Central and peripheral circadian oscillator mechanisms in flies and mammals.
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Circadian oscillators are cell-autonomous time-keeping mechanisms that reside in diverse tissues in many organisms. In flies and mice, the core molecular components that sustain these oscillators are highly conserved, but the functions of some of these components appear to have diverged significantly. One possible reason for these differences is that previous comparisons have focused primarily on the central oscillator of the mouse and peripheral oscillators in flies. Recent research on mouse and Drosophila peripheral oscillators shows that the function of the core components between these organisms may be more highly conserved than was first believed, indicating the following: (1) that central and peripheral oscillators in flies do not necessarily have the same molecular mechanisms; (2) that mammalian central oscillators are regulated differently from peripheral oscillators; and (3) that different peripheral oscillators within and across species show striking similarities. The core feedback loop in peripheral oscillators might therefore be functionally well conserved, and central oscillators could be specialized versions of a basic oscillator design.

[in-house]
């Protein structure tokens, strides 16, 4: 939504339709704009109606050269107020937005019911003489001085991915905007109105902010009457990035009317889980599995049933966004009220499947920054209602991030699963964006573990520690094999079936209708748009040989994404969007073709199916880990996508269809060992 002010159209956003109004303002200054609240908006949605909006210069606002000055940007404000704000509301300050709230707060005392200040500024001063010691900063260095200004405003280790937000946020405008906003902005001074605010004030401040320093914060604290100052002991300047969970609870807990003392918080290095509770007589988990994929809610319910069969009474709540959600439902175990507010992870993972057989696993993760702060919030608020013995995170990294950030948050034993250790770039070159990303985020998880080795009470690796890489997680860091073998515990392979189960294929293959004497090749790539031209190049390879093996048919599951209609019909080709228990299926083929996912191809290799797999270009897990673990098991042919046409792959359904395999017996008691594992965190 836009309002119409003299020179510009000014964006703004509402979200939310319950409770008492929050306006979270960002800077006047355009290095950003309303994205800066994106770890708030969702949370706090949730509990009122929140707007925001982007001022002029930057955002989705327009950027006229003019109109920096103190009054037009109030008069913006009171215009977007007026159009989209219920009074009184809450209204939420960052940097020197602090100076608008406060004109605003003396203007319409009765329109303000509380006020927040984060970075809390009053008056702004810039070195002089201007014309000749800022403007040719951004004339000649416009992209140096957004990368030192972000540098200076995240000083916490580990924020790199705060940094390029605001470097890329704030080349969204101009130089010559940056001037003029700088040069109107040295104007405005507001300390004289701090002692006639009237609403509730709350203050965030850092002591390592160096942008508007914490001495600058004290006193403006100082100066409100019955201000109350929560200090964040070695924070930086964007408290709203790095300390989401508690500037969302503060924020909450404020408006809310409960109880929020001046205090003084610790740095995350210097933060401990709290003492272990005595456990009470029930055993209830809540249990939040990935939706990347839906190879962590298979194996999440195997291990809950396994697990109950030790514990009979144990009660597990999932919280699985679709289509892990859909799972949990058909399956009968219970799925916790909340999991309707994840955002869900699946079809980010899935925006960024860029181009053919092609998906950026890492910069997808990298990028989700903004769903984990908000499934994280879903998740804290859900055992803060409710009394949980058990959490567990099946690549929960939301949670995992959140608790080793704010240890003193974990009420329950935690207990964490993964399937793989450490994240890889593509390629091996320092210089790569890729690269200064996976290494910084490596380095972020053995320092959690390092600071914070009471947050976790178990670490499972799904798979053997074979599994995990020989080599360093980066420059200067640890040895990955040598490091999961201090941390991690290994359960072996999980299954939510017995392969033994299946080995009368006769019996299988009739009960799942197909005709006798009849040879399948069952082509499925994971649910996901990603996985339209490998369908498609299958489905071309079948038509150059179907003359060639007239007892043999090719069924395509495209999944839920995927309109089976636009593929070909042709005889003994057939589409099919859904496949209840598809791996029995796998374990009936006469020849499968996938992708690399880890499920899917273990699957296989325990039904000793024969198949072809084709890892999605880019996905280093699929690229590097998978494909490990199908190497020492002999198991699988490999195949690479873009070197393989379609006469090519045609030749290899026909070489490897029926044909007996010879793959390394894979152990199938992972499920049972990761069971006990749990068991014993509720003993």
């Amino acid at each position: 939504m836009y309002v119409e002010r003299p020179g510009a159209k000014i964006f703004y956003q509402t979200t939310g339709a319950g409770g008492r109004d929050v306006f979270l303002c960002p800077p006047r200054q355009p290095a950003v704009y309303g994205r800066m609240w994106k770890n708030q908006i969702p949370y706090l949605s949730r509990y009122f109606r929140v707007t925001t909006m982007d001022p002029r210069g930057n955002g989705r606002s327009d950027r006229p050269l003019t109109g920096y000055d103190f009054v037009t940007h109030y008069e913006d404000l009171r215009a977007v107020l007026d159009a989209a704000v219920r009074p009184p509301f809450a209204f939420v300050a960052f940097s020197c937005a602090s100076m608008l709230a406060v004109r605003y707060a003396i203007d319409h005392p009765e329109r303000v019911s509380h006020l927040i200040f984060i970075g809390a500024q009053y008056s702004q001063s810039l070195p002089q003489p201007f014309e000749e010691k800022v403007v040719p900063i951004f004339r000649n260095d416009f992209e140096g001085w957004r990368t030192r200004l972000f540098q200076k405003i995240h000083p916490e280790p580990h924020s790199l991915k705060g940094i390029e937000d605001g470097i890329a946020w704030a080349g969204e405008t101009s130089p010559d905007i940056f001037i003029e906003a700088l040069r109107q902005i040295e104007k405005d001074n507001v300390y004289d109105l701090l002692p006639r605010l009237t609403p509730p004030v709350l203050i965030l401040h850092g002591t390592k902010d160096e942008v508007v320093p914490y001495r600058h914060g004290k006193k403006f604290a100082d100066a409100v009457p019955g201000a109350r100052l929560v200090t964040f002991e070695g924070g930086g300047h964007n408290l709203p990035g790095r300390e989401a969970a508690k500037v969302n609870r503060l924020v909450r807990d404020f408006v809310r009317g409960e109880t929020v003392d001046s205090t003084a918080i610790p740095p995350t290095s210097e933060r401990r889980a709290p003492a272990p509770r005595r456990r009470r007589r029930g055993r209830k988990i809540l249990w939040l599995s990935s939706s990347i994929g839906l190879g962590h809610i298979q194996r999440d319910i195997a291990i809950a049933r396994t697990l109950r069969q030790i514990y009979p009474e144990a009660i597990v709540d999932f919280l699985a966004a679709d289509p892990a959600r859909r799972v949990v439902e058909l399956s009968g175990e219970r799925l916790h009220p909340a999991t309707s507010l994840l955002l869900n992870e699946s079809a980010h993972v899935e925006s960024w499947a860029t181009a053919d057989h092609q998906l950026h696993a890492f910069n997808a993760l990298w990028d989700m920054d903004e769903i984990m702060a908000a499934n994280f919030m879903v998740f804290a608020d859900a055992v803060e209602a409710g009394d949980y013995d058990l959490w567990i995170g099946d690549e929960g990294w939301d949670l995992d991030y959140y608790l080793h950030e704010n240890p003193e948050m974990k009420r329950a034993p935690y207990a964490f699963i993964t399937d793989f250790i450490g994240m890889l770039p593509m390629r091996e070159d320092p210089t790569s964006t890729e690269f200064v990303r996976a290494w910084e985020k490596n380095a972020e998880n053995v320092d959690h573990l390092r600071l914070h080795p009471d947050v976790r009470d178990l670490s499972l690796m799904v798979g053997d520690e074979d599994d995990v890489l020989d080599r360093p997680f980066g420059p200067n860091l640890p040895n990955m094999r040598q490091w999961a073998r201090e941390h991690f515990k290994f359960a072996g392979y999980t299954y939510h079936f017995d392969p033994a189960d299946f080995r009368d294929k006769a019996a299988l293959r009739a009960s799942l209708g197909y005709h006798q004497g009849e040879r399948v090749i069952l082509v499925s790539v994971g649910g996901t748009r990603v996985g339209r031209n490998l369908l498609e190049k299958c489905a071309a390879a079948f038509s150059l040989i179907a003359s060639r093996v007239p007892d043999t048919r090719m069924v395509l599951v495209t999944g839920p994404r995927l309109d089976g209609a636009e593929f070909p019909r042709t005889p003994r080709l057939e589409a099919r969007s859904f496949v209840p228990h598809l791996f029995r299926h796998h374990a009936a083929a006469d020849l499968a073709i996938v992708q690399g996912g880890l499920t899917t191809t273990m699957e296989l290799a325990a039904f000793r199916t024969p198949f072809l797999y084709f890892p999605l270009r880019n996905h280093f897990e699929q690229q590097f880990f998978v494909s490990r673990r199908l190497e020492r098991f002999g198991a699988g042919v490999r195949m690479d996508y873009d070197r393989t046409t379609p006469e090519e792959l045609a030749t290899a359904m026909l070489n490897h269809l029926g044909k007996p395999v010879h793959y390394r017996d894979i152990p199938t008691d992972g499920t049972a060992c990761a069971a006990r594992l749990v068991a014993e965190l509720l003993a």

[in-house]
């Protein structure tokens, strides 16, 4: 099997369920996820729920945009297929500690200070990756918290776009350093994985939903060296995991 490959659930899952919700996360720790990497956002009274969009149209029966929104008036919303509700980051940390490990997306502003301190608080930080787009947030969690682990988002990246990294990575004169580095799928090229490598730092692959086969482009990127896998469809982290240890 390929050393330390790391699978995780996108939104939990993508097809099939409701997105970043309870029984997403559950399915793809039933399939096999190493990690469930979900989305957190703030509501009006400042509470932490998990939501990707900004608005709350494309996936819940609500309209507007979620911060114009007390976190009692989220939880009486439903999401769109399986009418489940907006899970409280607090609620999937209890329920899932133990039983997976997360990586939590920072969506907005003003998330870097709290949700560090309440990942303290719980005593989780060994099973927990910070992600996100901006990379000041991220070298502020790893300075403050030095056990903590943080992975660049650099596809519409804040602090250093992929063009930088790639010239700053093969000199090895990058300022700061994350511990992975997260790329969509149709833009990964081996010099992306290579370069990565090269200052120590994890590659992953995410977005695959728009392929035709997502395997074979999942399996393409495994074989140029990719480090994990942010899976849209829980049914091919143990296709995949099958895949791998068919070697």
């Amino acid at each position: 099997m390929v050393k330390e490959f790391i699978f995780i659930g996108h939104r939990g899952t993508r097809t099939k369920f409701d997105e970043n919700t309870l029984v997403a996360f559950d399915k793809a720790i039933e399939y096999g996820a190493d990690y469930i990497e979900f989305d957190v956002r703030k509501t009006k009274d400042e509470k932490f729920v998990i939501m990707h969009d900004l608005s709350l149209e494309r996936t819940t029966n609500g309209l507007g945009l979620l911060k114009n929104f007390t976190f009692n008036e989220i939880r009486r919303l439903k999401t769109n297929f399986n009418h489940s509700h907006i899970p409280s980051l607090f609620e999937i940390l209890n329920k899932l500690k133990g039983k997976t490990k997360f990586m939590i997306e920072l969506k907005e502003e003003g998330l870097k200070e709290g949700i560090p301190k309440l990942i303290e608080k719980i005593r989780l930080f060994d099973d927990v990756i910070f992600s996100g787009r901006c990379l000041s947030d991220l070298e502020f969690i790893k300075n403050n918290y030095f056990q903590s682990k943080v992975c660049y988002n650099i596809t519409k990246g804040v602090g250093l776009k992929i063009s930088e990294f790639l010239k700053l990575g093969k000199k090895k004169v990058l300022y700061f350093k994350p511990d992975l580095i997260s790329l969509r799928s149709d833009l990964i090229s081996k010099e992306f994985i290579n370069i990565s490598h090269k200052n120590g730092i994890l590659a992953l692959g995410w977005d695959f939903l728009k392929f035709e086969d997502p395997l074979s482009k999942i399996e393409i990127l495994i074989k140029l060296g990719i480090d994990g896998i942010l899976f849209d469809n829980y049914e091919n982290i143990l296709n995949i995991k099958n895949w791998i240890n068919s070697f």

author list (cited authors)
Glossop, N., & Hardin, P. E.